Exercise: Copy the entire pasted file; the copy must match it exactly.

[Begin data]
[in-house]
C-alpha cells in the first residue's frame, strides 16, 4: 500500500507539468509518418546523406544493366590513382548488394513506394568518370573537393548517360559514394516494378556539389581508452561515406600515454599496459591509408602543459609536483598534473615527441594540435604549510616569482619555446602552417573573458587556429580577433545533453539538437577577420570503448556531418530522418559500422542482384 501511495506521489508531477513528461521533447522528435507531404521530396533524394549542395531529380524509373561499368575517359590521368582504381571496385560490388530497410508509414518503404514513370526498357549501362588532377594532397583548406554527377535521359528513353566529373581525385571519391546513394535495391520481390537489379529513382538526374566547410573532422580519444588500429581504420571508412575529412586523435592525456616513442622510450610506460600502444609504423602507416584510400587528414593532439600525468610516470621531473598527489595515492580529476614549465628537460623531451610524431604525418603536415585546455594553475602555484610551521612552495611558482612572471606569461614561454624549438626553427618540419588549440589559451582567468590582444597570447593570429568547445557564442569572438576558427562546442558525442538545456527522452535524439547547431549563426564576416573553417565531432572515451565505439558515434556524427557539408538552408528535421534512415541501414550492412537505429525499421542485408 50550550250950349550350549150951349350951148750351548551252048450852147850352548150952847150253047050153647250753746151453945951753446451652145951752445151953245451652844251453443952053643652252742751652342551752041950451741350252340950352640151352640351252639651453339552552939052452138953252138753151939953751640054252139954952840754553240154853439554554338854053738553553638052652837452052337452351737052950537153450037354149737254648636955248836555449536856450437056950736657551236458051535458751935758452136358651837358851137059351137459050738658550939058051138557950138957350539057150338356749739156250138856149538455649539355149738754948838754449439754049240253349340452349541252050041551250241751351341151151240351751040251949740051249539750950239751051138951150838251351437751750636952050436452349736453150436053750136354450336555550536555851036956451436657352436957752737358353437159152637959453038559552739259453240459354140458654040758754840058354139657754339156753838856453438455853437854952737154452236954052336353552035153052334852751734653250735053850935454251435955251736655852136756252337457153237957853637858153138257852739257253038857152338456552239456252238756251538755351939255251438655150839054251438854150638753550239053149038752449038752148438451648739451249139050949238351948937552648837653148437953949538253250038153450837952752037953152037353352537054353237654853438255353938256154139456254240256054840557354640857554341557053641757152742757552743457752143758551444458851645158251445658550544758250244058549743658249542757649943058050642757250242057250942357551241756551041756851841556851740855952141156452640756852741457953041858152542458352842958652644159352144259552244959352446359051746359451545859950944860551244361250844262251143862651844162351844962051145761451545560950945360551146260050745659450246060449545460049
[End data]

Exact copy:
[in-house]
C-alpha cells in the first residue's frame, strides 16, 4: 500500500507539468509518418546523406544493366590513382548488394513506394568518370573537393548517360559514394516494378556539389581508452561515406600515454599496459591509408602543459609536483598534473615527441594540435604549510616569482619555446602552417573573458587556429580577433545533453539538437577577420570503448556531418530522418559500422542482384 501511495506521489508531477513528461521533447522528435507531404521530396533524394549542395531529380524509373561499368575517359590521368582504381571496385560490388530497410508509414518503404514513370526498357549501362588532377594532397583548406554527377535521359528513353566529373581525385571519391546513394535495391520481390537489379529513382538526374566547410573532422580519444588500429581504420571508412575529412586523435592525456616513442622510450610506460600502444609504423602507416584510400587528414593532439600525468610516470621531473598527489595515492580529476614549465628537460623531451610524431604525418603536415585546455594553475602555484610551521612552495611558482612572471606569461614561454624549438626553427618540419588549440589559451582567468590582444597570447593570429568547445557564442569572438576558427562546442558525442538545456527522452535524439547547431549563426564576416573553417565531432572515451565505439558515434556524427557539408538552408528535421534512415541501414550492412537505429525499421542485408 50550550250950349550350549150951349350951148750351548551252048450852147850352548150952847150253047050153647250753746151453945951753446451652145951752445151953245451652844251453443952053643652252742751652342551752041950451741350252340950352640151352640351252639651453339552552939052452138953252138753151939953751640054252139954952840754553240154853439554554338854053738553553638052652837452052337452351737052950537153450037354149737254648636955248836555449536856450437056950736657551236458051535458751935758452136358651837358851137059351137459050738658550939058051138557950138957350539057150338356749739156250138856149538455649539355149738754948838754449439754049240253349340452349541252050041551250241751351341151151240351751040251949740051249539750950239751051138951150838251351437751750636952050436452349736453150436053750136354450336555550536555851036956451436657352436957752737358353437159152637959453038559552739259453240459354140458654040758754840058354139657754339156753838856453438455853437854952737154452236954052336353552035153052334852751734653250735053850935454251435955251736655852136756252337457153237957853637858153138257852739257253038857152338456552239456252238756251538755351939255251438655150839054251438854150638753550239053149038752449038752148438451648739451249139050949238351948937552648837653148437953949538253250038153450837952752037953152037353352537054353237654853438255353938256154139456254240256054840557354640857554341557053641757152742757552743457752143758551444458851645158251445658550544758250244058549743658249542757649943058050642757250242057250942357551241756551041756851841556851740855952141156452640756852741457953041858152542458352842958652644159352144259552244959352446359051746359451545859950944860551244361250844262251143862651844162351844962051145761451545560950945360551146260050745659450246060449545460049